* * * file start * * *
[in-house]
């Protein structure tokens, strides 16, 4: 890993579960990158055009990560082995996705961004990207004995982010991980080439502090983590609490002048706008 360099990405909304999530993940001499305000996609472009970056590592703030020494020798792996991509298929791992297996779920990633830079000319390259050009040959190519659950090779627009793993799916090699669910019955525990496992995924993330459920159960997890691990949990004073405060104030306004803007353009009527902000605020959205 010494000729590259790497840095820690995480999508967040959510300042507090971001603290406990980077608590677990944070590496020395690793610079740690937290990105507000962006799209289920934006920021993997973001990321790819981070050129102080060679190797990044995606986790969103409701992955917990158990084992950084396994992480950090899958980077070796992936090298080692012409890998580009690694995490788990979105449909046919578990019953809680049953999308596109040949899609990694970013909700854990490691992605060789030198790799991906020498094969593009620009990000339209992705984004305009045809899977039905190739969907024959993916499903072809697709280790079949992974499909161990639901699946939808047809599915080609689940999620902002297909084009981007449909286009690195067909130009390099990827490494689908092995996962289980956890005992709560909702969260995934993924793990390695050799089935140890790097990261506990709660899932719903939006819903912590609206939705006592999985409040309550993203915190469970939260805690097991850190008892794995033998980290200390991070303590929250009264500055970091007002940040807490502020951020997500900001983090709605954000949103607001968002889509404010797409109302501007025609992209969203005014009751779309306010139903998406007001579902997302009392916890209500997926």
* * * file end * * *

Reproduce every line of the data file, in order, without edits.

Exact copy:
[in-house]
């Protein structure tokens, strides 16, 4: 890993579960990158055009990560082995996705961004990207004995982010991980080439502090983590609490002048706008 360099990405909304999530993940001499305000996609472009970056590592703030020494020798792996991509298929791992297996779920990633830079000319390259050009040959190519659950090779627009793993799916090699669910019955525990496992995924993330459920159960997890691990949990004073405060104030306004803007353009009527902000605020959205 010494000729590259790497840095820690995480999508967040959510300042507090971001603290406990980077608590677990944070590496020395690793610079740690937290990105507000962006799209289920934006920021993997973001990321790819981070050129102080060679190797990044995606986790969103409701992955917990158990084992950084396994992480950090899958980077070796992936090298080692012409890998580009690694995490788990979105449909046919578990019953809680049953999308596109040949899609990694970013909700854990490691992605060789030198790799991906020498094969593009620009990000339209992705984004305009045809899977039905190739969907024959993916499903072809697709280790079949992974499909161990639901699946939808047809599915080609689940999620902002297909084009981007449909286009690195067909130009390099990827490494689908092995996962289980956890005992709560909702969260995934993924793990390695050799089935140890790097990261506990709660899932719903939006819903912590609206939705006592999985409040309550993203915190469970939260805690097991850190008892794995033998980290200390991070303590929250009264500055970091007002940040807490502020951020997500900001983090709605954000949103607001968002889509404010797409109302501007025609992209969203005014009751779309306010139903998406007001579902997302009392916890209500997926």